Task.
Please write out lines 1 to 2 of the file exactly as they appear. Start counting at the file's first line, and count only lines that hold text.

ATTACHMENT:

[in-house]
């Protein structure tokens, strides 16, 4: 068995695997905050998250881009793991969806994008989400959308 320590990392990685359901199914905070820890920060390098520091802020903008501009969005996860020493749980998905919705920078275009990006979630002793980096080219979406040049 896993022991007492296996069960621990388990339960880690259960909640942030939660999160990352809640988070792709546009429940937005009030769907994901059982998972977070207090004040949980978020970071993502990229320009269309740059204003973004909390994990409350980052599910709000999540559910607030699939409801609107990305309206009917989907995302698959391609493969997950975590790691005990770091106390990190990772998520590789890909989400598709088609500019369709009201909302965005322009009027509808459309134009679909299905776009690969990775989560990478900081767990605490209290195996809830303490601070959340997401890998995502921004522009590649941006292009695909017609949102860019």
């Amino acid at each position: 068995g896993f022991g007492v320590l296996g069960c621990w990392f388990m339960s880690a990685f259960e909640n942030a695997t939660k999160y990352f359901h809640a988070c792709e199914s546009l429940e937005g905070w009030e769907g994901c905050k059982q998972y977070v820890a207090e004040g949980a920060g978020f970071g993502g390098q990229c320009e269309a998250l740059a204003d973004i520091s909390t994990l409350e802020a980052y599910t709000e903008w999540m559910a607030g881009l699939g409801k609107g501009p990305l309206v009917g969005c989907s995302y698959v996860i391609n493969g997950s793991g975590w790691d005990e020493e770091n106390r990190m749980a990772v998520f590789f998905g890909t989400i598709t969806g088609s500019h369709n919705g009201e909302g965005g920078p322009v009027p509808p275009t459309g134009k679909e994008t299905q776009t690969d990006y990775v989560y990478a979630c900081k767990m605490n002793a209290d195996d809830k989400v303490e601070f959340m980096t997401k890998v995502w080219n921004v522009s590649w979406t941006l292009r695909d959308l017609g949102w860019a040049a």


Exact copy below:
[in-house]
């Protein structure tokens, strides 16, 4: 068995695997905050998250881009793991969806994008989400959308 320590990392990685359901199914905070820890920060390098520091802020903008501009969005996860020493749980998905919705920078275009990006979630002793980096080219979406040049 896993022991007492296996069960621990388990339960880690259960909640942030939660999160990352809640988070792709546009429940937005009030769907994901059982998972977070207090004040949980978020970071993502990229320009269309740059204003973004909390994990409350980052599910709000999540559910607030699939409801609107990305309206009917989907995302698959391609493969997950975590790691005990770091106390990190990772998520590789890909989400598709088609500019369709009201909302965005322009009027509808459309134009679909299905776009690969990775989560990478900081767990605490209290195996809830303490601070959340997401890998995502921004522009590649941006292009695909017609949102860019």